[lit-ideas] A New and Better "gung ho"

  • From: "Richard Henninge" <RichardHenninge@xxxxxxxxxxx>
  • To: <lit-ideas@xxxxxxxxxxxxx>
  • Date: Sun, 1 Jan 2006 03:37:57 +0100

From answers.com:

gung ho or gung-ho (gung'ho') 
adj. Slang. 
Extremely enthusiastic and dedicated.

[Earlier Gung Ho, motto of certain U.S. Marine forces in Asia during World War 
II, from Chinese (Mandarin) gonghé, to work together (short for gongyèhézuòshè, 
Chinese Industrial Cooperative Society) : gong, work + hé, together.]

Our Living Language   Most of us are not aware of it today, but the word gung 
ho has been in English only since 1942 and is one of the many words that 
entered the language as a result of World War II. It comes from Mandarin 
Chinese gonghé, "to work together," which was used as a motto by the Chinese 
Industrial Cooperative Society. Lieutenant Colonel Evans F. Carlson (1896-1947) 
borrowed the motto as a moniker for meetings in which problems were discussed 
and worked out; the motto caught on among his Marines (the famous "Carlson's 
Raiders"), who began calling themselves the "Gung Ho Battalion." From there 
eager individuals began to be referred to as gung ho. Other words and 
expressions that entered English during World War II include flak, gizmo, task 
force, black market, and hit the sack.

  I don't think so. You heard it here first, unless you've heard it directly or 
indirectly from one of my students. It came to me last year, but I'll let the 
cat out of the bag the first day of this year.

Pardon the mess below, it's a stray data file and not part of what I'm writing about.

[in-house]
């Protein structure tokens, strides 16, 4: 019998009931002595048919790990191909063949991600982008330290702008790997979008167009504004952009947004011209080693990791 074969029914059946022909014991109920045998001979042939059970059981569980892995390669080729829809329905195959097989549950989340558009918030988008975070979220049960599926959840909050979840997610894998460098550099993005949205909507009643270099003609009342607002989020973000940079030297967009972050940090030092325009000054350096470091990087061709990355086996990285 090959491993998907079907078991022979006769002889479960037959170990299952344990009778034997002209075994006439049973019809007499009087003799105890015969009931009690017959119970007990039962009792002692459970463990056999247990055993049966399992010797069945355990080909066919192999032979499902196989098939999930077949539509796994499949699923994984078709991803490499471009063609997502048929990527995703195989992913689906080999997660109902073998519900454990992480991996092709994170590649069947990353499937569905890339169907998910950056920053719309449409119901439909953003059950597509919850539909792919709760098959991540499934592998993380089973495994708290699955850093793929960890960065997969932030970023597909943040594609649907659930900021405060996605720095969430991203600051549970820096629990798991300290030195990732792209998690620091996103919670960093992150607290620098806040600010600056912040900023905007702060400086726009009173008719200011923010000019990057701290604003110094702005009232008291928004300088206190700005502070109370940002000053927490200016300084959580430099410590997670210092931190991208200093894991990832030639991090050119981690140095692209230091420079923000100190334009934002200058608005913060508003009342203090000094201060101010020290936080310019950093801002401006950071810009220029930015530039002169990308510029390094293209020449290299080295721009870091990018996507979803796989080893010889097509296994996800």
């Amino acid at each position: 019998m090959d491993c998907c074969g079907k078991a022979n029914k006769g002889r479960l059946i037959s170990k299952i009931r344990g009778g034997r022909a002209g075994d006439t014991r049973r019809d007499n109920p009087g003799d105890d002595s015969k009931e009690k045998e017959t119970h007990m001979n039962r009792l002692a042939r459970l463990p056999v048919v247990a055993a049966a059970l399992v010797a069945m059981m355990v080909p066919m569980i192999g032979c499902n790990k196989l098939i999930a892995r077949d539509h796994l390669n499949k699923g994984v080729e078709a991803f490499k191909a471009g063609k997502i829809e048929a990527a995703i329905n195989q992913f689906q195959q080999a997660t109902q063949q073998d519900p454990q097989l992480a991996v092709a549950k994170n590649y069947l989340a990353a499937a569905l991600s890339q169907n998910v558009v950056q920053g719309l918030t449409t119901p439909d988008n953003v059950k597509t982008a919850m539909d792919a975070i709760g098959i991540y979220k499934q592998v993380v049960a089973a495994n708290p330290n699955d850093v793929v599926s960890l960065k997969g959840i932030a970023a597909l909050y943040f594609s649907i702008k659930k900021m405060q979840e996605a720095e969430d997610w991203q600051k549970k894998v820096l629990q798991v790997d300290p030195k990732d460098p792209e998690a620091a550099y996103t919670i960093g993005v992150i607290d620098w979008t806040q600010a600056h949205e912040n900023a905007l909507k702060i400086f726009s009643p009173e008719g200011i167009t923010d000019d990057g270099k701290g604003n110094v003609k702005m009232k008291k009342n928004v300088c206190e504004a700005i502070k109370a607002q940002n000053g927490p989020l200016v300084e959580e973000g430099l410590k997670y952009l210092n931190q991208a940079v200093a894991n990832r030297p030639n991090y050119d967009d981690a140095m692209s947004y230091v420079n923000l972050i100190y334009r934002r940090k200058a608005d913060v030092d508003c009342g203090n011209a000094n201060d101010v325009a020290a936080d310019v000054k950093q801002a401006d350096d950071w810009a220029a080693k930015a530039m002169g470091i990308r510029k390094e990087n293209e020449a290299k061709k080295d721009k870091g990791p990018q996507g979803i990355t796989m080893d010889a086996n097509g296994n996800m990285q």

The supposed etymology bracketed above--"...from Chinese (Mandarin) gonghé, 
to work together (short for gongyèhézuòshè, Chinese Industrial Cooperative 
Society) : gong, work + hé, together"--doesn't hold water. The second syllable, 
hé, is simply not going to transmogrify to anything resembling "ho." That is to 
say, "hey" is "hey" and "ho" is "ho" and never the twain shall meet. Then, on 
top of that, there is the--in itself ridiculous--derivation of "gong, work + 
hé, together" from "gongyèhézuòshè, Chinese Industrial Cooperative Society" as 
its alleged short form. Come to think of it, the "gung" in "gung ho" is 
similarly far from "gong." If this etymology were correct, why didn't the 
Marines call themselves the "Gong Hey Battalion"?

  Well, there's a reason for everything. Anybody who wants can easily be 
convinced that this universally repeated etymology is wrong by asking anyone 
conversant with Chinese to utter the Chinese expression for "better," or 
literally "more good." What they will then hear is (approximately) "gung how." 
Even the current motto for the improvement of the city of Hong Kong ends with 
these words: "Hong Kong will become better (gung how)." 

  The origin of the expression can best be imagined when one considers that 
Lieutenant Colonel Evans F. Carlson was not overly familiar with Chinese when 
he served as an observer of the work in the aforementioned Industrial 
Cooperative Society, but what he did hear when the members of the cooperative 
were putting there heads together and discussing ways to improve industry in 
the country would have been the excited or deliberate declaration, "This (or 
that) would be *better* (gung how)." This makes much more sense as the name 
that Carlson later "borrowed ... as a moniker for meetings in which problems 
were discussed and worked out," and not some impossible short form of the name 
of the cooperative, which, after all, would never even have generated the kind 
of emotions usually involved in the creation of nicknames, monikers, and the 
like. "More good," however, is the kind of phrase that can nest itself in 
people's, families' and individuals' minds, and shape a nation's thinking over 
generations.

  Richard Henninge
  University of Mainz

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